The majority of mobile health apps put users’ sensitive data at risk, according to a European study.
Researchers in Greece and Spain evaluated 20 popular, free mobile health apps which manage, store and monitor users’ biomedical data. The apps, available on Google Play, each had between 100,000 and 10 million downloads and a minimum rating of 3.5/5.
Of the apps analysed, 80% transmitted health-related data to third-party companies, with only half doing so over secure connections. This data included text as well as images, such as X-rays.
“Our findings reveal that the majority of the analysed applications do not follow well-known practices and guidelines, not even legal restrictions imposed by contemporary data protection regulations, thus jeopardising the privacy of millions of users,” the researchers concluded.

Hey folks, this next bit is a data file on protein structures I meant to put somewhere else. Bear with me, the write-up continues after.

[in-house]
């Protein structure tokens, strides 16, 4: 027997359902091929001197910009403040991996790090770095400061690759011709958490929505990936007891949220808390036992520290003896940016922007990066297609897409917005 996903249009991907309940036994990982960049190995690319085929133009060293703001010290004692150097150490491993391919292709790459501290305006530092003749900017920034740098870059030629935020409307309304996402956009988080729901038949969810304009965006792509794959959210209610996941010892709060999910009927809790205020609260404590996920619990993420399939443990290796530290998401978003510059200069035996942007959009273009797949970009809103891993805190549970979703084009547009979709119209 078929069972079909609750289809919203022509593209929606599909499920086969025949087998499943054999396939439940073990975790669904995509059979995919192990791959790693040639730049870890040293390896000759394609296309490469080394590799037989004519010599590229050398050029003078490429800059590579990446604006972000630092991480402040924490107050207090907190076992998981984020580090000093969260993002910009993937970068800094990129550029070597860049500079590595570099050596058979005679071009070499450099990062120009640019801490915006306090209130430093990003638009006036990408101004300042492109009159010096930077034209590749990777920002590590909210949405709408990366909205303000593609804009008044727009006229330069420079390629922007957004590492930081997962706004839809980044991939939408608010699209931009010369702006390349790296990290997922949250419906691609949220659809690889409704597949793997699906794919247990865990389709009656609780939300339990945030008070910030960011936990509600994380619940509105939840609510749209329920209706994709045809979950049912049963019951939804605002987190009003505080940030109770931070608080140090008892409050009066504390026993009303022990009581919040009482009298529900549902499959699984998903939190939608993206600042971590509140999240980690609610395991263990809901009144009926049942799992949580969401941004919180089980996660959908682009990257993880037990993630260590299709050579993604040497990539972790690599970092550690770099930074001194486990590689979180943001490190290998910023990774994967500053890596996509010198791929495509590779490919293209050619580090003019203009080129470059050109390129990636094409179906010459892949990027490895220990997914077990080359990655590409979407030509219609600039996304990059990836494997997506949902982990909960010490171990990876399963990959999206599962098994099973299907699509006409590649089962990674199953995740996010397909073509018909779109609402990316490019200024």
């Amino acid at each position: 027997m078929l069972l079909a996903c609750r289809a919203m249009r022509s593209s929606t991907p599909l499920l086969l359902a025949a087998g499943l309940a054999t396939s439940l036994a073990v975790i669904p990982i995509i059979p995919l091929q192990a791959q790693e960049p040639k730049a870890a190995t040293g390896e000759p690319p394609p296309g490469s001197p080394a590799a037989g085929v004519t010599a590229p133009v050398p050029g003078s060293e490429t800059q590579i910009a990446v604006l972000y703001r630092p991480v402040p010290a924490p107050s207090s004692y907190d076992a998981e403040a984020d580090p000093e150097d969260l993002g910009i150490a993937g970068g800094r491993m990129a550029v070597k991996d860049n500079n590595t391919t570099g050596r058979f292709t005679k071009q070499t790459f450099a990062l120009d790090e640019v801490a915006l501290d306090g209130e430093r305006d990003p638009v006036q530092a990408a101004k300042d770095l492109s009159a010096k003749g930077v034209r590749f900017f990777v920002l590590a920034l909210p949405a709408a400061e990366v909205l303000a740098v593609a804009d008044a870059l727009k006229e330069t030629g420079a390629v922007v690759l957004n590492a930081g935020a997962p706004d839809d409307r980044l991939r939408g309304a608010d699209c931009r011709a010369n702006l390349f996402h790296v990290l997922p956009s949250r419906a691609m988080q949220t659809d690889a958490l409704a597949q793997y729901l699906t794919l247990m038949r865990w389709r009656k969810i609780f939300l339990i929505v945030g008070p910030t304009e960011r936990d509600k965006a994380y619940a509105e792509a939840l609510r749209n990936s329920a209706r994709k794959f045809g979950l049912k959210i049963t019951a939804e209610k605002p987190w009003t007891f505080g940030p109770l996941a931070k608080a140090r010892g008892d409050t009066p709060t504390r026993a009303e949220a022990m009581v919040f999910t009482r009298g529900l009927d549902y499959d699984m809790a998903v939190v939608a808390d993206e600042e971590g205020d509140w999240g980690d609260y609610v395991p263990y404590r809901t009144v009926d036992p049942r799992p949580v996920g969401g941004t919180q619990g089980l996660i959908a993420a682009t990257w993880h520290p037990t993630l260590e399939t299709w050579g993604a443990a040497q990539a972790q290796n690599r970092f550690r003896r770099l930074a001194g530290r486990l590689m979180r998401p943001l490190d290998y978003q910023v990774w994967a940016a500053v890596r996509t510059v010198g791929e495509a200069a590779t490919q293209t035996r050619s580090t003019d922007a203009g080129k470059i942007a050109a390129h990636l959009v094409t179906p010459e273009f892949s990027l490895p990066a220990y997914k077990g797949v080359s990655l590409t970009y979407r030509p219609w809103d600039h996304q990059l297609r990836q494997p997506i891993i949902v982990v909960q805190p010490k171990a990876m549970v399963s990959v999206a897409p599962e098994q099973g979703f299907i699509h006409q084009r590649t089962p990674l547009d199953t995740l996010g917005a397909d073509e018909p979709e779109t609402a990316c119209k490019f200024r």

“We strongly support the use of mobile health apps, but users must know that apps’ popularity does not ensure privacy and security,” commented Dr Agusti Solanas of Rovira i Virgili University in Spain.
After informing app developers about their findings, the researchers noticed that some issues had been fixed, including insecure health data transfers. However, other issues, such as app usage data leaks, had not been addressed at all.
“People need to become more aware of the risks they are facing,” said Dr Constantinos Patsakis of the University of Piraeus, Greece.